This is one long, not that interesting road, and the trees, which are a bit boring, are better than the open fields, which are windier. I don’t like feeling restless like this on my bike, where I’m impatiently ticking off kilometres, thinking about the next possible meaningful stop. One of the main reasons I ride is for a kind of mindfulness — to just be in the moment, be with what is, not be attached to anything. I write about this a lot, and it’s a steady practice. But it’s hard on days like this — I want the 5km segments to tick past faster, and I get attached to anticipating a treat. The trip notes say there’s a restaurant in Tostamaa, and since I’ve eaten my cheese sandwich and apricots at 1115, I figure I’ll eat lunch before arriving at my destination, which I haven’t generally been doing. Tostamaa is about 20 km before my guesthouse for the night, so this seems perfect. I start to happily count the kilometres, irritated when I can’t push myself faster than 13 or 14 km/hour.  

I stop occasionally to look at a church, ponder what Santa-related activity could possibly be happening on September 17, snack a bit, intentionally drink water. All the time happily anticipating the Coetz café in Tostamaa.

And I find it, and two men in delivery guy type uniforms are eating lunch on a sunny sheltered back patio. And I go in the front door and there is a sign that — even though I don’t read Estonian — I know with a sinking heart means that it’s closed for an event.

Sure enough, I go in and the place is empty but the tables are set with a custardy jammy dessert, and the nice young woman behind the counter tells me that I could have soup but that the circus is in town, and the restaurant is closed to feed the circus people.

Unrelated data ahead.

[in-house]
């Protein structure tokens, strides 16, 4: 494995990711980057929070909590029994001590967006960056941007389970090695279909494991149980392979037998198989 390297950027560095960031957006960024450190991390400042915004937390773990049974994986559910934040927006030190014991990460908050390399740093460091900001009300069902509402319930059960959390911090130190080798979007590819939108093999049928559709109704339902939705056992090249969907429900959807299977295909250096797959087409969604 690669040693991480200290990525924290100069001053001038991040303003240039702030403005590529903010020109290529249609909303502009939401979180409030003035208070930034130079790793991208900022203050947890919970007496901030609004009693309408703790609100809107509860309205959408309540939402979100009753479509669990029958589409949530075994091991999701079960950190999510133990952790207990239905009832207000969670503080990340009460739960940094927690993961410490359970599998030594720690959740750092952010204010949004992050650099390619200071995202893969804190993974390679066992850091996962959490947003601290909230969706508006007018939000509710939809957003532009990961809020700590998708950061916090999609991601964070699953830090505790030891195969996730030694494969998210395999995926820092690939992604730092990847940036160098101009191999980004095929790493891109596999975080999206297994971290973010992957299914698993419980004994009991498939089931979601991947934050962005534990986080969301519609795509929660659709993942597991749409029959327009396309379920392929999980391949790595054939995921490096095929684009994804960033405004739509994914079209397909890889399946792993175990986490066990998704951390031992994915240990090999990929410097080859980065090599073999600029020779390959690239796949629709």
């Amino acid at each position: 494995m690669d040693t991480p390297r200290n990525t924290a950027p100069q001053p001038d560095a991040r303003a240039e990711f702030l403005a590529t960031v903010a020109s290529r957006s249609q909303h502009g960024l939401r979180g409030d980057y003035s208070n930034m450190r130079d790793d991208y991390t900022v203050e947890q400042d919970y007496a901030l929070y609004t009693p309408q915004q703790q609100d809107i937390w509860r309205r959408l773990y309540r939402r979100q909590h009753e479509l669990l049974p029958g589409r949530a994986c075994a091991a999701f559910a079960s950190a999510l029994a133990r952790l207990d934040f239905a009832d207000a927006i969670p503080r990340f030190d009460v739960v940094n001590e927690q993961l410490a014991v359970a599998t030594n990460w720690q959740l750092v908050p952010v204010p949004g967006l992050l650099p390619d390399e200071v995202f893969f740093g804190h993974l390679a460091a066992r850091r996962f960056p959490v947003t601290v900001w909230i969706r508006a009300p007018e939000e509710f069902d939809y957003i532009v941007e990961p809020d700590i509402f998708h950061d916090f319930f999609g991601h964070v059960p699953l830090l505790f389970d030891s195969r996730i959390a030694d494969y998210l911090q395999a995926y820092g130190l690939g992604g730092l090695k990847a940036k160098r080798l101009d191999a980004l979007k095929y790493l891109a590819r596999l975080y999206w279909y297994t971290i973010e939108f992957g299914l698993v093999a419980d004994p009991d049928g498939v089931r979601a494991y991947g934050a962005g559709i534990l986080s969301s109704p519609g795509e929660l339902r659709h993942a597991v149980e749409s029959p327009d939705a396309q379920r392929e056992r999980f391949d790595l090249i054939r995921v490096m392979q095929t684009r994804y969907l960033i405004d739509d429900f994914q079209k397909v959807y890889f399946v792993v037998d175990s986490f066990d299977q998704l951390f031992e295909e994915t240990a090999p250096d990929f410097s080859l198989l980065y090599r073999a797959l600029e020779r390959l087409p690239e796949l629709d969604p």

I don’t want the soup, but I do have a spinach cheese pastry thing and a cup of tea. They offer me fresh honey, and I realize I’m coughing from the wind. The tea and honey is perfect, and I wonder why I don’t make this a treat at home. So simple, so perfect.

I spend a pleasant half hour in the sunshine, poking at my maps and looking around. The two guys eating lunch resolutely ignore me — it IS a thing, how differently the Estonians greet my presence than the Latvians — and then go away. The circus people arrive and just look like regular people. I ponder how the air is so still until I’m actually on the bike. Does the bike EVOKE the wind? I think of the line from a Magnetic Fields song that I used as the preface to my dissertation “You need me /like the wind needs the trees /to blow in.”

I’m babbling a little in my head.  

As I get back on the road, I feel raindrops despite the bright sunshine. It’s only about 13 degrees, and the wind is vicious in this last bit. I don’t want to be totally focused on my destination — I want to be in the ride — but I’m also tired. I give in to something I rarely do on a bike, and spend the next hour listening to CBC Ideas, first on Vimy then on expletives. 

I finally turn off onto a gravel road for the guesthouse on the coast as a woman with Tourette’s is telling her story. I find myself in… a wind farm. Indeed. I could be a scattered seed for this farm. The turbines are stunningly big and whirring around quite industriously. Of course they are. I break out the peanut m&ms I’ve kept for a moment of fatigue and push on… grateful for the slight downhill, but knowing that I will resent it in the morning. No, be here now. It’s sunny and the bike is feeling ease. Don’t worry about tomorrow. A few more confused signage moments, and I find my hotel at the edge of the world. No cars, no other guests. Just me and the lovely woman Lea doing everything. I discover I’ve lost the key for the bike lock (I knew that was going to happen), and imagine right where I’ve let it drop and forgotten to pick it up at the morning’s hotel. It’s a good thing this is so remote.